So, when you hear a doctor say that a patient needs bariatric surgery (one of our more costly “medical fire extinguishers”) because lifestyle interventions don’t work, you can reply “Not true”! Health coaching can help reverse diabetes, heart disease and other problems caused by lifestyle [Sforzo, et al.]. Plant-based whole food diets, especially vegan, vegetarian and pesco-vegetarian, can also reverse diabetes and improve outcomes [Toumpanakis, et al.].

Our challenge is to develop the knowledge, skill and ability to help everyone, not just half of the people.

As a lifestyle medicine practitioner, I’ve found that much of what patients need is often not about health behaviors. We’ve also begun to understand the influence of social determinants of health, including adverse childhood experiences, as factors that determine health outcomes as adults [Burgess, et al.; Felitti, et al.]. More and more health systems are finally looking at these ecological causes of disease – so-called “Upstreamism” – and working to help people whose life circumstances put them at risk [Gottlieb, et al.].

Health coaches help patients discover their own motivations and then use their strongest resources to adopt and maintain better health habits. We need health coaches in medicine because we can’t afford the technological solutions and there’s just no substitute for healthy eating, being physically active, maintaining a positive emotional well-being (including avoidance of tobacco and intoxication) and sleeping well. But sometimes the key to behavior change lies in resolving the social and environmental circumstances that fosters the formation of bad habits that are really hard to change. When we combine health coaching with helping patients overcome social determinants, I believe we’ll use a lot less medical technology.

Good health and well-being to you.

Geoffrey E. Moore, MD FACSM


Swinburn BA, Kraak VI, Allender S, Atkins VJ, Baker PI, Bogard JR, et al. The Global Syndemic of Obesity, Undernutrition, and Climate Change: The Lancet Commission report. Lancet 393, 10173: 791-846, 2019. DOI:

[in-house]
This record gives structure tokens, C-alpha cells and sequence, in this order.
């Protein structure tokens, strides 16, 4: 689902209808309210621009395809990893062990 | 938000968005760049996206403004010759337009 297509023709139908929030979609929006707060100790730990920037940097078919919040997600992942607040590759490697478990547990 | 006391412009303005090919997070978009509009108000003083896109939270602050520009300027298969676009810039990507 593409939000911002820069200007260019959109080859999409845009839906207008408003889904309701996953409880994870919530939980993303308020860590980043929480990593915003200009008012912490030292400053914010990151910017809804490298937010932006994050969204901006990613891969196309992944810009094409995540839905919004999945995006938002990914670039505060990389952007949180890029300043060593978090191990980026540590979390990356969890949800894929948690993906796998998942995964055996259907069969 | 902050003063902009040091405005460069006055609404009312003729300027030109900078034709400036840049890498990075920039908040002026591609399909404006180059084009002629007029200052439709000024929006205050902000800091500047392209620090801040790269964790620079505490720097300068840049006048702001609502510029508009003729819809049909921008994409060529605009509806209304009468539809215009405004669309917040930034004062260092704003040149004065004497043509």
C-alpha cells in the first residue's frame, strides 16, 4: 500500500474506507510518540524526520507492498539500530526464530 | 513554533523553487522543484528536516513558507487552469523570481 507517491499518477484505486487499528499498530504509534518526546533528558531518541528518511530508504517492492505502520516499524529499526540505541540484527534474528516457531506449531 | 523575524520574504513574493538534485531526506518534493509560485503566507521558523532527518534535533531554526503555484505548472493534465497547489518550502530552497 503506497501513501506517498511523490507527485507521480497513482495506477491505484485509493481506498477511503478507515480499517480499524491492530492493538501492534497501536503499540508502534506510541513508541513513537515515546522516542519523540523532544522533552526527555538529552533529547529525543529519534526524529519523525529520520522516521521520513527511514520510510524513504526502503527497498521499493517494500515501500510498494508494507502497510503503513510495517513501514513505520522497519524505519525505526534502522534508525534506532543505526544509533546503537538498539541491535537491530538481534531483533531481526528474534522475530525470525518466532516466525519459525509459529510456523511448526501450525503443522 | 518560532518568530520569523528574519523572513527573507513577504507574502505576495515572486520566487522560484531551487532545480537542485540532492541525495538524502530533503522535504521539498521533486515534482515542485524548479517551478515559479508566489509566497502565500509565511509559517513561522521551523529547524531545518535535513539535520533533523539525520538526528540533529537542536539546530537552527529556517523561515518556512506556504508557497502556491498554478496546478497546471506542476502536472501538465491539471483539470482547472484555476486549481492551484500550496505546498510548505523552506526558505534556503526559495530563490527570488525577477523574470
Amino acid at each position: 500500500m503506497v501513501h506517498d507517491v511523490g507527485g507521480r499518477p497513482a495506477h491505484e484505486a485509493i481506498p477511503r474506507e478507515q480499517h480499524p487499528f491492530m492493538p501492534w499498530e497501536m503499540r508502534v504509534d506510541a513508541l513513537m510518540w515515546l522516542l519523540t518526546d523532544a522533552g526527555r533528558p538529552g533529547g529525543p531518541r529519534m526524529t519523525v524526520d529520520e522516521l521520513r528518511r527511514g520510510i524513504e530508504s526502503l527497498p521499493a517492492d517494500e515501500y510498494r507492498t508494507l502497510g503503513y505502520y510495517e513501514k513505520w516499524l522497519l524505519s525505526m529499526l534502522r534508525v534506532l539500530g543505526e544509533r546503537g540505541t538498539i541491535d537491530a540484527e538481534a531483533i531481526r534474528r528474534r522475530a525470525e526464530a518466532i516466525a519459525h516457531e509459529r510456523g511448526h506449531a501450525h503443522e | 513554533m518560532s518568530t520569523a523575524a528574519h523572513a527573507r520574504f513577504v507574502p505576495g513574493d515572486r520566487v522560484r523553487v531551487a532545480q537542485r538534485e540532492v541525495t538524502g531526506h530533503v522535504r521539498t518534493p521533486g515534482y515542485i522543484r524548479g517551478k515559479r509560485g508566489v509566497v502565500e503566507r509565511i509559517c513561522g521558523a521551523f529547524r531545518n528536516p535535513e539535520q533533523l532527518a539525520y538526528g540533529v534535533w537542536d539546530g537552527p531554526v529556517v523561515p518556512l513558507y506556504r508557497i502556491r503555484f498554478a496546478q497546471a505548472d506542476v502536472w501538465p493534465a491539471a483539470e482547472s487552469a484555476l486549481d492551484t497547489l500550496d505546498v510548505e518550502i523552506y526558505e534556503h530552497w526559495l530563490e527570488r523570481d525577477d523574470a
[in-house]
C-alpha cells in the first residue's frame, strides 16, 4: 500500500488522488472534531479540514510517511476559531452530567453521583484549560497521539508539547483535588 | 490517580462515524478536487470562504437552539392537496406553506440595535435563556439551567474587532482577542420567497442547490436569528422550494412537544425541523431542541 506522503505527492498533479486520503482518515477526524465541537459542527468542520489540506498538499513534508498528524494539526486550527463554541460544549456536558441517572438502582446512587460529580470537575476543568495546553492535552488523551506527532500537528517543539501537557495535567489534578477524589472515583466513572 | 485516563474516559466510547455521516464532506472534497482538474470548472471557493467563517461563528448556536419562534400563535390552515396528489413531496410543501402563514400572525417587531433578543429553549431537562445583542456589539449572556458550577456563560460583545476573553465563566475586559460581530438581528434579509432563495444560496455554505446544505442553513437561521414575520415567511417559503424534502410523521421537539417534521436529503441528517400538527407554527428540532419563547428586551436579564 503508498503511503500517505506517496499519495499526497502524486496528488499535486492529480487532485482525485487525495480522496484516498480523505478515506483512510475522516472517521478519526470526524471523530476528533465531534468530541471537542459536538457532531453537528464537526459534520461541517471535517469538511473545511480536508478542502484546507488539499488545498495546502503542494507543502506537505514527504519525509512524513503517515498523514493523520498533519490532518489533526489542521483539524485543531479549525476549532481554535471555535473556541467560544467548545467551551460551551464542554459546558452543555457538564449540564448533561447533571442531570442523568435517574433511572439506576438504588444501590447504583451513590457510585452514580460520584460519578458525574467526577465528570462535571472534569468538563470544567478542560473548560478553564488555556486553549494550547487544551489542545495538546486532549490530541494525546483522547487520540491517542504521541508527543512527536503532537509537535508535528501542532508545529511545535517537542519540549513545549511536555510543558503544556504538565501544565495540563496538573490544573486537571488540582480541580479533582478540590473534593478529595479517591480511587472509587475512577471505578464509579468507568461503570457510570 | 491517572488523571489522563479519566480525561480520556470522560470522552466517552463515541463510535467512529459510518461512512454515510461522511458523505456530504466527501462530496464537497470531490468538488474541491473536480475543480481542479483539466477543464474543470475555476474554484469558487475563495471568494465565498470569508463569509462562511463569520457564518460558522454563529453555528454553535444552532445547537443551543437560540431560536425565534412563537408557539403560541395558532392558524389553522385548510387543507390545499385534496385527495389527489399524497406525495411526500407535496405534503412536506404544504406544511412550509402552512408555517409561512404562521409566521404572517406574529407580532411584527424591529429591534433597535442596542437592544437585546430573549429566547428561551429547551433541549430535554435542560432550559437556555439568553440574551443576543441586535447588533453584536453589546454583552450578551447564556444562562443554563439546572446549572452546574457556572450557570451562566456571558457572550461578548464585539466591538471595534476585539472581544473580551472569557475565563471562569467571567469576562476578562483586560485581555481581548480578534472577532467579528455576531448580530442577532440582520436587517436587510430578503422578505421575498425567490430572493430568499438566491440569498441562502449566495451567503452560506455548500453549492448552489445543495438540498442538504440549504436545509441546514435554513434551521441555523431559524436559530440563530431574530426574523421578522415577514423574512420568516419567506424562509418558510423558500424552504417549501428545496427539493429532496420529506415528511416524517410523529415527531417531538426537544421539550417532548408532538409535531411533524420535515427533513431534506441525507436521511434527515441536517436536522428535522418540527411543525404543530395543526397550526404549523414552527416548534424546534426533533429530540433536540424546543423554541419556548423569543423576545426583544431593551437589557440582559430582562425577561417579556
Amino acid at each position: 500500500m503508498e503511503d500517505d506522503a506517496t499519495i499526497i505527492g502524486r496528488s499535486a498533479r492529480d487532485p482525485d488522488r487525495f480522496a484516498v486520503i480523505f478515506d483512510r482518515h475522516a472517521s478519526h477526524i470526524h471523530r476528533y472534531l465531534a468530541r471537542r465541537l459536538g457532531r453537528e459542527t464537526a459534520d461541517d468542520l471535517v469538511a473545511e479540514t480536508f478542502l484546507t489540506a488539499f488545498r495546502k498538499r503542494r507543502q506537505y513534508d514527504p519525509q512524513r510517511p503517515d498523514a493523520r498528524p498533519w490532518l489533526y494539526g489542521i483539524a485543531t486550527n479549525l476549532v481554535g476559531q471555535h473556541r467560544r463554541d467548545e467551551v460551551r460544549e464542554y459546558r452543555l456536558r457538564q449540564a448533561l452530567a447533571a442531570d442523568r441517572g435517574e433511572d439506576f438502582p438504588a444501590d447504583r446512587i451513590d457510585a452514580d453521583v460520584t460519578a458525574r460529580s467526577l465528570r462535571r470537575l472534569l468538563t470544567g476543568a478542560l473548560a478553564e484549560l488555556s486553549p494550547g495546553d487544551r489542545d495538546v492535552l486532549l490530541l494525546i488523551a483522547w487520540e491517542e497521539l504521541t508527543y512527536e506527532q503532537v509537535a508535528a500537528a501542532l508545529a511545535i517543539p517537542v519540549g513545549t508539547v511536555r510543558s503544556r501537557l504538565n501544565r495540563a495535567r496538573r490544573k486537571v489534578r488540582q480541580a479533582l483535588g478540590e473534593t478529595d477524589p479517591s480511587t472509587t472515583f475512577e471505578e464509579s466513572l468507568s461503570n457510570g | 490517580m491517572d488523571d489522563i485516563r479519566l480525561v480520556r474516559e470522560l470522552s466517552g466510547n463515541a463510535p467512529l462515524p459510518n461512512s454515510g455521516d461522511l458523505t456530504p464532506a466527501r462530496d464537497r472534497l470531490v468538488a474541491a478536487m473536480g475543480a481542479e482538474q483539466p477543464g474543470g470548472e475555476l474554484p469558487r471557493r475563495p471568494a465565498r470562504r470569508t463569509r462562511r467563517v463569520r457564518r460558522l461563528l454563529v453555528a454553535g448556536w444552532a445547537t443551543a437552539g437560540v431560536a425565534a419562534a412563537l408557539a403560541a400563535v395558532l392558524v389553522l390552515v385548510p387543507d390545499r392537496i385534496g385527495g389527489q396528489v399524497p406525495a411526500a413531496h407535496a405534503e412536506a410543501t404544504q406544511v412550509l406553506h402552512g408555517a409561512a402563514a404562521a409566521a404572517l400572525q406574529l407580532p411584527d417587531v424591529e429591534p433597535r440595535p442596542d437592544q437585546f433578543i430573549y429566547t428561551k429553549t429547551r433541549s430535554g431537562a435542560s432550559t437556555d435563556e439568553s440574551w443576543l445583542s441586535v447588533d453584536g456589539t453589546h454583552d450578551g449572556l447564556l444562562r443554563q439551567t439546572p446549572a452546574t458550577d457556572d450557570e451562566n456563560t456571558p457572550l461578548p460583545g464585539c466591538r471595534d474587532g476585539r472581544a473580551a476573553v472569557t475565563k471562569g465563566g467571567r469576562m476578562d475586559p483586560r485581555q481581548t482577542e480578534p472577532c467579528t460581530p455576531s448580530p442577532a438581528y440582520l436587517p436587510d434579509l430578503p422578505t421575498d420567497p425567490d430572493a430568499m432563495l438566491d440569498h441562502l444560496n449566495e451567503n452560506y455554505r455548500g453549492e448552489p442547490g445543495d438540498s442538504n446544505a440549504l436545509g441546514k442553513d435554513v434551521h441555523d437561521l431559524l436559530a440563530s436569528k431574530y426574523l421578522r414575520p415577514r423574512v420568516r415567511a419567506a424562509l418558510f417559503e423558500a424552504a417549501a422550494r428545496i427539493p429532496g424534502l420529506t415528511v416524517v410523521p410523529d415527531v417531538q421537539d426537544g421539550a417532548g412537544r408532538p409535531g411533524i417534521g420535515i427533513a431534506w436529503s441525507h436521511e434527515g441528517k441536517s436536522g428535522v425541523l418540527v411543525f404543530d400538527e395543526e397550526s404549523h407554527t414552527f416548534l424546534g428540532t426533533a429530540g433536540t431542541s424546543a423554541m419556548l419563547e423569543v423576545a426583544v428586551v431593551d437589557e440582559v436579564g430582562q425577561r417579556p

Nahin RL, Barnes PM, Stussman BJ. Expenditures on complementary health approaches: United States, 2012. (433KB PDF) National Health Statistics Reports. Hyattsville, MD: National Center for Health Statistics. 2016.

US Renal Data System. 2018 Annual Data Report. USRDS Coordinating Center, Ann Arbor, MI. accessed August 2, 2019

McCullough KP, Morgenstern H, Saran R, Herman WH, Robinson BM. Projecting ESRD Incidence and Prevalence in the United States through 2030. J Amer Soc Nephrol, 30 (1) 127-135; 2019. DOI:

Lean MEJ, Leslie WS, Barnes AC, Brosnahan N, Thom G, McCombie L, Peters C, Zhyzhneuskaya S, Al-Mrabeh A, Hollingsworth KG, Rodrigues AM, Rehackova L, Adamson AJ, Sniehotta FF, Mathers JC, Ross HM, McIlvenna Y, Stefanetti R, Trenell M, Welsh P, Kean S, Ford I, McConnachie A, Sattar N, Taylor R. Primary care-led weight management for remission of type 2 diabetes (DiRECT): an open-label, cluster-randomised trial. Lancet 391: 541–51, 2018. S0140-6736(17)33102-1

Toumpanakis A, Turnbull T, Alba-Barba I. Effectiveness of plant-based diets in promoting well-being in the management of type 2 diabetes: a systematic review. BMJ Open Diabetes Res Care 2018;6:e000534. doi: 10.1136/bmjdrc-2018-000534

Sforzo GA, Kaye MP, Todorova I, Harenberg S, Costello K, Cobus-Kuo L, Faber A, Frates E, Moore M. Compendium of the Health and Wellness Coaching Literature. Am J Prev Med 12(6):436-447, 2017. doi: 10.1177/1559827617708562

Burgess E, Hassmén P, Pumpa KL. Determinants of adherence to lifestyle intervention in adults with obesity: a systematic review. Clin Obes 7(3):123-135, 2017. doi: 10.1111/cob.12183.

Felitti VJ, Anda RF, Nordenberg D, Williamson DF, Spitz AM, Edwards V, Koss MP, et al. The relationship of adult health status to childhood abuse and household dysfunction. Am J Preventive Med 14:245- 258, 1998.

Gottlieb LM, Tirozzi KJ, Manchanda R, Burns AR, Sandel MT. Moving electronic medical records upstream: incorporating social determinants of health. Am J Prev Med 48(2):215-218, 2015. doi: 10.1016/j.amepre.2014.07.009.